As part of my testing routines for the new IBMi Data Distribution commands (DSTDTA and DSTSPLF) I was creating and testing all kinds of documents in the integrated File system. Taking any file from the good ole iSeries and converting it to TXT, PDF, XML, TIF, CSV and plopping a copy into the IFS or DLS, then sending it as a very saucy looking email to the users… It works beautifully now but “whats that got to do with malformed file names” I hear you mutter.
So, while I was writing these programs I had a brain-fart and accidentally create IFS objects with completely invalid file names… its possible to actually call a file ‘\this\is\a\file.txt‘ (with slashes as part of the file name) and as you can imagine Windows Explorer just completely gets its knickers in a twist. trying to figure out what folder that is in…
So I have this file called ‘\projex\test.pdf’ and its stored in a folder called ‘/home/nlitten’
So lets go and do a WRKLNK to delete the file in question. No Joy. It tells me it cant delete it, because it cant find it… aaaargh!!!!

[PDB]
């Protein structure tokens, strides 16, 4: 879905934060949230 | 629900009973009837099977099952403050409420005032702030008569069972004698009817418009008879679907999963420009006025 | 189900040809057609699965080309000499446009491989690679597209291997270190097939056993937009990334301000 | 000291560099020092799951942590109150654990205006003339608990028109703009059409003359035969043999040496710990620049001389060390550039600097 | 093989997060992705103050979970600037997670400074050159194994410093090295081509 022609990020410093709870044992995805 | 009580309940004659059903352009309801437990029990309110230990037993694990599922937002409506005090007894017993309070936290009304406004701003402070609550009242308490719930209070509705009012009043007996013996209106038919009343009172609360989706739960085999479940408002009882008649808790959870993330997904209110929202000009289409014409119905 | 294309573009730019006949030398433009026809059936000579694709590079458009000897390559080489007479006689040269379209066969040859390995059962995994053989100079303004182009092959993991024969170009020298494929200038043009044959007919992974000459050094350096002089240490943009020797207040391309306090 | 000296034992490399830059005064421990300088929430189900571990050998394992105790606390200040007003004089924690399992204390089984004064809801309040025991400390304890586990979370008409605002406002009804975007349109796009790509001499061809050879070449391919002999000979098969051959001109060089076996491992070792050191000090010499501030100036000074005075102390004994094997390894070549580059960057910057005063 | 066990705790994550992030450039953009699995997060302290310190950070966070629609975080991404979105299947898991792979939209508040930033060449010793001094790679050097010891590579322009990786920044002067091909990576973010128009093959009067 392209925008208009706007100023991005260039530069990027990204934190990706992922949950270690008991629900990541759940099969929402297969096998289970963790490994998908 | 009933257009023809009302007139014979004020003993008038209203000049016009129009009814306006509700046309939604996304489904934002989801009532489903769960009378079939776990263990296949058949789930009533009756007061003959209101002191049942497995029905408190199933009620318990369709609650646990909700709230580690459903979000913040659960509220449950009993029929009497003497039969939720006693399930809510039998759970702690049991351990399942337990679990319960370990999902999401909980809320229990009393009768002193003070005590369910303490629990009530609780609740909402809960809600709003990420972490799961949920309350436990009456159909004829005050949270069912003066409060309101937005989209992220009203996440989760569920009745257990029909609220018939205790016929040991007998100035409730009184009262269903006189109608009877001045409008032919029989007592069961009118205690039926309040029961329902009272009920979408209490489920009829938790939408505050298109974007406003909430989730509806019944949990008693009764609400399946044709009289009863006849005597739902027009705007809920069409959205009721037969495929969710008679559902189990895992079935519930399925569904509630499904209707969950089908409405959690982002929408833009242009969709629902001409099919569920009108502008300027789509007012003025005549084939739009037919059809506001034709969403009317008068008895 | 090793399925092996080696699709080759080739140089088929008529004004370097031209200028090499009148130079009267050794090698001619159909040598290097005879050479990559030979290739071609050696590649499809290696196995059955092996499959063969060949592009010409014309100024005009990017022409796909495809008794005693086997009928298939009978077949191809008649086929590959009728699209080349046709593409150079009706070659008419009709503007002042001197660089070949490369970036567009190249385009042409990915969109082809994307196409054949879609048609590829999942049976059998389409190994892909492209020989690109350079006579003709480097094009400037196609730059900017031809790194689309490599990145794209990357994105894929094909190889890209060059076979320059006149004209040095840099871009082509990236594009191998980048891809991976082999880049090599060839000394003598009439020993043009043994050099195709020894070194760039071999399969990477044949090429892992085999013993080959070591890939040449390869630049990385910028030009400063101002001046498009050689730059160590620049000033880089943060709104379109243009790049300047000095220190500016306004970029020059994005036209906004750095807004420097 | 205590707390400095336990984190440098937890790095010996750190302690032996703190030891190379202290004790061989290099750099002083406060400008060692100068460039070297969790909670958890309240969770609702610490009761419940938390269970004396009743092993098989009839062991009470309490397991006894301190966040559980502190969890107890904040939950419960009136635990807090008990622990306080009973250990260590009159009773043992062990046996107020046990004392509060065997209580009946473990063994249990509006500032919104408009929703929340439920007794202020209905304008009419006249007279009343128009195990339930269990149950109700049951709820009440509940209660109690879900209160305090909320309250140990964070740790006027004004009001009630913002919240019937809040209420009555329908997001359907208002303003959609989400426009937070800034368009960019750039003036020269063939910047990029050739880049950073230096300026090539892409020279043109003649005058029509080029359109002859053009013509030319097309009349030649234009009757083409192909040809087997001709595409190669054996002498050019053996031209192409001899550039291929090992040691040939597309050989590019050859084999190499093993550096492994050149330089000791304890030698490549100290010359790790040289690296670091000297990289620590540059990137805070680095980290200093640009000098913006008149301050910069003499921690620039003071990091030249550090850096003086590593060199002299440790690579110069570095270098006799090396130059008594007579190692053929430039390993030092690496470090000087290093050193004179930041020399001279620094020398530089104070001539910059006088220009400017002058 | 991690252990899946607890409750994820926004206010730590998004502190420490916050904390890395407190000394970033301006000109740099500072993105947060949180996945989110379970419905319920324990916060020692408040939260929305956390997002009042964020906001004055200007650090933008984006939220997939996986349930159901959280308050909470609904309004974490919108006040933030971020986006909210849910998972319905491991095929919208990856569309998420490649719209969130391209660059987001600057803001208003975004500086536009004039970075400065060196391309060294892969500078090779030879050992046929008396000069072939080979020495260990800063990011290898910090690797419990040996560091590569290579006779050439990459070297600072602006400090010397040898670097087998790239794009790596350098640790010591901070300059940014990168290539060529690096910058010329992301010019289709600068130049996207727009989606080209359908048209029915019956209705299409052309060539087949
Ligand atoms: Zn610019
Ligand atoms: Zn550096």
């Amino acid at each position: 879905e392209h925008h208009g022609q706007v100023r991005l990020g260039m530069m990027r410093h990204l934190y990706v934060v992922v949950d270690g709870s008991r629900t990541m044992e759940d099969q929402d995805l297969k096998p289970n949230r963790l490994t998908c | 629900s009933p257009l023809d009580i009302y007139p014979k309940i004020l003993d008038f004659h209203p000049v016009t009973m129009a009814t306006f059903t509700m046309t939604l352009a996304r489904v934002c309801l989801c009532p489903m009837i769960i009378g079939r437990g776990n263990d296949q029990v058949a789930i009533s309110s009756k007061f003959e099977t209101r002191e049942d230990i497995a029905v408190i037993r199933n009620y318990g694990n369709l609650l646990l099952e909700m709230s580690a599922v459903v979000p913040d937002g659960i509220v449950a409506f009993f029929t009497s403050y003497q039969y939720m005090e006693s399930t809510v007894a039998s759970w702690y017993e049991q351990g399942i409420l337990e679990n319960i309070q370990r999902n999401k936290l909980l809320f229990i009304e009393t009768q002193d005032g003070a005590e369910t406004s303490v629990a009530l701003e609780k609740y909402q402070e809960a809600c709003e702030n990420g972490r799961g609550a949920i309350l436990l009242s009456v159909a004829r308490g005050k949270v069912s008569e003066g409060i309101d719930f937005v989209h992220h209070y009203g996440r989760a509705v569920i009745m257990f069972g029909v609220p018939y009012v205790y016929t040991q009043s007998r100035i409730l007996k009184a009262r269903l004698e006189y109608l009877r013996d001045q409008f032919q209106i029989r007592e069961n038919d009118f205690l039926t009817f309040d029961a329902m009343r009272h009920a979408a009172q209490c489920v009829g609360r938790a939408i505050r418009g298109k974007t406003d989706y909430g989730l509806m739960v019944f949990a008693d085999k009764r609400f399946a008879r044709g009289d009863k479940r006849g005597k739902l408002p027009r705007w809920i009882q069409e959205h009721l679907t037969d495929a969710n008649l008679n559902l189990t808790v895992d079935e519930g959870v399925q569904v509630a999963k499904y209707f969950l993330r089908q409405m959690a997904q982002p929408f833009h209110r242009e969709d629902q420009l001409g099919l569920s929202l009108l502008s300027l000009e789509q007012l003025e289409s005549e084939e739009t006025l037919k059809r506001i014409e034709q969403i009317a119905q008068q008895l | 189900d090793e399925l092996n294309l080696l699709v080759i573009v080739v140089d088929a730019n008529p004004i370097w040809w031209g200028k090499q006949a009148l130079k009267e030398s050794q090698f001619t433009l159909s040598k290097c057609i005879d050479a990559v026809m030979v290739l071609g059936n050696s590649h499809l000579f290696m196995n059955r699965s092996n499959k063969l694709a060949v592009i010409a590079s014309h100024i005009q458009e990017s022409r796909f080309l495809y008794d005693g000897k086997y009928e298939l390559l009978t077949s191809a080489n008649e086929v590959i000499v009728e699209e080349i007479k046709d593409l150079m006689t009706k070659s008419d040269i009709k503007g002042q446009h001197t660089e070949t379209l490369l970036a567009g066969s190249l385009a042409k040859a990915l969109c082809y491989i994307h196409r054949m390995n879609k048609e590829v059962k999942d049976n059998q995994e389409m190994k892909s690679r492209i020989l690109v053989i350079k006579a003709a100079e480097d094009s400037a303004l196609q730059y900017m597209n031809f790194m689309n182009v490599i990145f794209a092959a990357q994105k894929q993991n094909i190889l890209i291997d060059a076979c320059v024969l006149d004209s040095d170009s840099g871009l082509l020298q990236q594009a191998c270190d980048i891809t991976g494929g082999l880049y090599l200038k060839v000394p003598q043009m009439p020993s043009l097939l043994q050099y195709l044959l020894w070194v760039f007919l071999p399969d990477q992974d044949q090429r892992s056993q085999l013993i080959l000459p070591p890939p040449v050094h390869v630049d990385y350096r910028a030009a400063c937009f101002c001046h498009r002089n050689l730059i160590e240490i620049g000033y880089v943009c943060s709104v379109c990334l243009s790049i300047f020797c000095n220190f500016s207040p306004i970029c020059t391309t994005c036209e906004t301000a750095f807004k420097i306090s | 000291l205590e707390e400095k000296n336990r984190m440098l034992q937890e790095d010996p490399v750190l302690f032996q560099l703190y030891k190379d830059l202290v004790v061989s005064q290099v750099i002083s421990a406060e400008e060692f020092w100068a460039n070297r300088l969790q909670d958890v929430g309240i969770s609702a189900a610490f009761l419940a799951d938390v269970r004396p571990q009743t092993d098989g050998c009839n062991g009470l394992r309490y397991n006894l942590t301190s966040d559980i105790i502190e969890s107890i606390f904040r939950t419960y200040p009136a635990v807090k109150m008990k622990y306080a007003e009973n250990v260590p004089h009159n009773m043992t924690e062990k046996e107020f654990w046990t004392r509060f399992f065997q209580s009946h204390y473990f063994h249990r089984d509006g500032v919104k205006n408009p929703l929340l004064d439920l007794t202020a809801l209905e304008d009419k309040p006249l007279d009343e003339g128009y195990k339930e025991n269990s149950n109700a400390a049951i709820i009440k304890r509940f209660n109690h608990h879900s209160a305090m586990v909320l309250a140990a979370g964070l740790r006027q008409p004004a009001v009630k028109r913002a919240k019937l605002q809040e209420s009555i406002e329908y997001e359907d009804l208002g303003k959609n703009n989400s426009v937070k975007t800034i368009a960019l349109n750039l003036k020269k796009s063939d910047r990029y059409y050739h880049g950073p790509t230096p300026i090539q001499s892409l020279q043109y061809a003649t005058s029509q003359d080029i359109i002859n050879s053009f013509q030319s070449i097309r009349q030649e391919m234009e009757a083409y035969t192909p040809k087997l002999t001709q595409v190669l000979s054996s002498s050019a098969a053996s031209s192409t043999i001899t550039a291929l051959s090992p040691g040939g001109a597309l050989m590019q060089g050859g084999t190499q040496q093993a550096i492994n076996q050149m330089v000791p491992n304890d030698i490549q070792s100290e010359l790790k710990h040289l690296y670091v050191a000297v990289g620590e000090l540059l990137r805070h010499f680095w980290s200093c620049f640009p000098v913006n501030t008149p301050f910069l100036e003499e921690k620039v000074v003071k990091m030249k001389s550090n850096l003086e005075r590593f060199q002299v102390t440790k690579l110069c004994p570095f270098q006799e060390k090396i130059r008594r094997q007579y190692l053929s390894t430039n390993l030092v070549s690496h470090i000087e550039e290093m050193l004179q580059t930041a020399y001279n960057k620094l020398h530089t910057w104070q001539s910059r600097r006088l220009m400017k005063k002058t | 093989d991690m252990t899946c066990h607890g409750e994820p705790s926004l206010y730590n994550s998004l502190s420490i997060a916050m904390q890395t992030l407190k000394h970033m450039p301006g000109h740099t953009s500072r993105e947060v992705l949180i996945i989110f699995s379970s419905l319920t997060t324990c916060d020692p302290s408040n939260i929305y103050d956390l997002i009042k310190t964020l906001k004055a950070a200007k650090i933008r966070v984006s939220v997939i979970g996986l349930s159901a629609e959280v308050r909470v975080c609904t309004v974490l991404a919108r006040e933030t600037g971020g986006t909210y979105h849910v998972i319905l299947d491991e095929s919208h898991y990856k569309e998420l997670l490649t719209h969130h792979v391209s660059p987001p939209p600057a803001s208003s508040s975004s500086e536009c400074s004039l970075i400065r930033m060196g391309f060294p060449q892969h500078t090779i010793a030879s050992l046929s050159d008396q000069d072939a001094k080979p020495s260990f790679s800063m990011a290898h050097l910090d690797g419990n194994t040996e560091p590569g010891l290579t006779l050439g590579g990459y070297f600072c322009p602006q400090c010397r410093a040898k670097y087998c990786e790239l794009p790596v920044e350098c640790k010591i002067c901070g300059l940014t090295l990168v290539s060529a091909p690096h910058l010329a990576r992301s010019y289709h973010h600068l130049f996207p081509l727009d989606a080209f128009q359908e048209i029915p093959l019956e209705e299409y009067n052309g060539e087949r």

These problems happen because your program that is creating IFS files uses a ‘\’ when it should have used a ‘/’ (for internal IBMi IFS operations).
Running a RCLSTG wont help as these files aren’t damaged they’re just named badly. Neither will attacking it from within iSeries Navigator. It just seems to be stuck there… forever… eating up some storage.
So how do we delete malformed IFS documents?
It’s actually very easy — with IBMi’s super sexy and simple EDTF command.
If you use EDTF at a root level:
you get a very basic screen showing every object in your IFS listing.
Navigate to your folder containing the malformed files, select them with a 4 (or even simply ‘9’ the folder to recursively delete the lot) and press ENTER and Voila!
Dirty files are completed killed.
EDTF is like a 1980’s Bulletin Board version of SEU which works for any streamfile or even for flat files defined in libraries on the 400.
IBM i Software Developer, Digital Dad, AS400 Anarchist, RPG Modernizer, Alpha Nerd and Passionate Eater of Cheese and Biscuits. Nick Litten Dot Com is a mixture of blog posts that can be sometimes serious, frequently playful and probably down-right pointless all in the space of a day. Enjoy your stay, feel free to comment and in the words of the most interesting man in the world: Stay thirsty my friend.
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